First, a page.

How these two people co-exist inside my head is a mystery to me. They certainly don’t get along very well. Both are high-strung and occasionally fly into a temper when their opinion is contradicted. I’ve learned that the key to a happy mental life and successful writing sessions is to keep them apart. Do not cross this line. Do NOT cross this line. 

When I’m writing, usually Cordelia gets to come out first, because Aunt Josephine isn’t actually very good at coming up with original sentences. Cordelia, by contrast, could gush out words until the moon turns blue. With over 500,000 English words to choose from and an innumerable number of life observations and human subjects to choose from, she can imagine herself into any world she chooses at any time of day. But eventually it’s time for her to come away from the keyboard and give someone else a chance.

Then Aunt Josephine comes out to play. While she may look like an ogre as she ruthlessly slashes away, cutting out whole words, sentences, and paragraphs, she actually has a huge respect for writing and language. She simply believes that language forfeits its full power if it is overused or improperly used. Brevity is the soul of wit, and good grammar doesn’t hurt either. Sometimes she bosses Cordelia into submission, but when the dust settles, they usually agree that the end manuscript is better for their joint efforts. 

I saw a cartoon where a pencil point and its eraser were having dinner together. On the phone, the pencil point says, “Can I call you back? I’m having dinner with my editor.” Life in my brain is like that. As long as the two halves of the pencil work separately and respect each other’s abilities, they continue to co-exist safely and (sometimes) happily.



Does your brain have multiple sides to it? How does it help or hinder your creative process?

Flying Books

Well, I’ve got my nose to the grindstone in the midst of book-writing, proofreading, and tutoring, so today this video is going to do the talking for me 🙂 
This animated movie, produced by Moonbot Studios, won the Academy Award for Best Short Film. It’s entitled The Fantastic Flying Books of Mr. Morris Lessmore. Moonbot’s website describes it as “a love letter to books…about the curative power of story.”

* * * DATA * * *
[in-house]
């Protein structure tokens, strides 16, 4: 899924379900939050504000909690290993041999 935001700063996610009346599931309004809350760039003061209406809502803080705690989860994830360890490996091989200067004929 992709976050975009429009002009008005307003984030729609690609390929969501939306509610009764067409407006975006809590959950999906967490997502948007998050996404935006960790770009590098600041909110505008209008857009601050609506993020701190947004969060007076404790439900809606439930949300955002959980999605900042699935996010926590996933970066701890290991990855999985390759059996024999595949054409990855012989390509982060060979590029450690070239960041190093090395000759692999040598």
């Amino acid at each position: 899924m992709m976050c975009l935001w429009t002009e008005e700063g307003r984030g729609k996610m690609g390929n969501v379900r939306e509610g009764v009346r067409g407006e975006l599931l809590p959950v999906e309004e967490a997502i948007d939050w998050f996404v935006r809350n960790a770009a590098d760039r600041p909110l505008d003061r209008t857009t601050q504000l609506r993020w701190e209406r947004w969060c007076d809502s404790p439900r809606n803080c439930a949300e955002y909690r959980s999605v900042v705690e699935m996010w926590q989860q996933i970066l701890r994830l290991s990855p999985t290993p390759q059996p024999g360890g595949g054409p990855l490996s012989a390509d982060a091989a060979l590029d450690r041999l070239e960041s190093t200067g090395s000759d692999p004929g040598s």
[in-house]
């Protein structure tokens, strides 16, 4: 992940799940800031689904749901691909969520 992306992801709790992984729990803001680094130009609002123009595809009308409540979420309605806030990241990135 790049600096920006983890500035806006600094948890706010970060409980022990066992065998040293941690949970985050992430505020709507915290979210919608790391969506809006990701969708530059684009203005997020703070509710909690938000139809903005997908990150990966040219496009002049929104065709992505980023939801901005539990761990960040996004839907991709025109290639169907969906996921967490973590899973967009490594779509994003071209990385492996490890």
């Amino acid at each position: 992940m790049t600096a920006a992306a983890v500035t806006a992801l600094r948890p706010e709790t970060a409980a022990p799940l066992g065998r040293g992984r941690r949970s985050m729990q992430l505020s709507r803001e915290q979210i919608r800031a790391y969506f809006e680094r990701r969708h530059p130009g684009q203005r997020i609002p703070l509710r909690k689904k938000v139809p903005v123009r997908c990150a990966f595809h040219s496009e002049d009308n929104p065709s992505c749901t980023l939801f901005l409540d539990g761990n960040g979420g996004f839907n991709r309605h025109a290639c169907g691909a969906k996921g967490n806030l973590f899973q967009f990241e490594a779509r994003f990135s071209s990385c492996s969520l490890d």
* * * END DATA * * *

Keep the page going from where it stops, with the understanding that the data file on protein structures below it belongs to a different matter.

Interesting, because it’s wordless. 
Enjoy!

What do you think? How did you react to this film?

A Splendid Supply of Surprising Sweets

The adventurous and interesting Tami Clayton invited me to play a game of letters (my favorite kind). The rules: reveal 10 of your favorite things that begin with a certain letter of the alphabet.

My letter (in case the post title didn’t give it away): S!

Ready?

Stories: Escape into magical worlds. Power to change the real world. What I want to spend my life writing and reading.

Spices: Cooking has never been so interesting!

Sliding ladders: Ohhh, I want one so much!! Or I could just move into a library that has them.

Shakespeare: The love of my literary life (minus the earring). The genius bard of the Western world. Themes as relevant today as they were in the 16th century. Need I say more?

Sunshine: Just one of the many great reasons to be living in California again!

Scotland: The windswept land of bagpipes and legends, monks and poets, caber tossing and lovely accents–my second-favorite place in the world (after home, of course).

Springtime: My favorite season of the year!

Singing: I like to shatter windows with the high notes. (Actually, I just like imitating Hayley Westenra in the shower, on my church praise team, and when I have the house to myself.)

Sincerity: One of the characteristics I value most in friends (and in literary characters).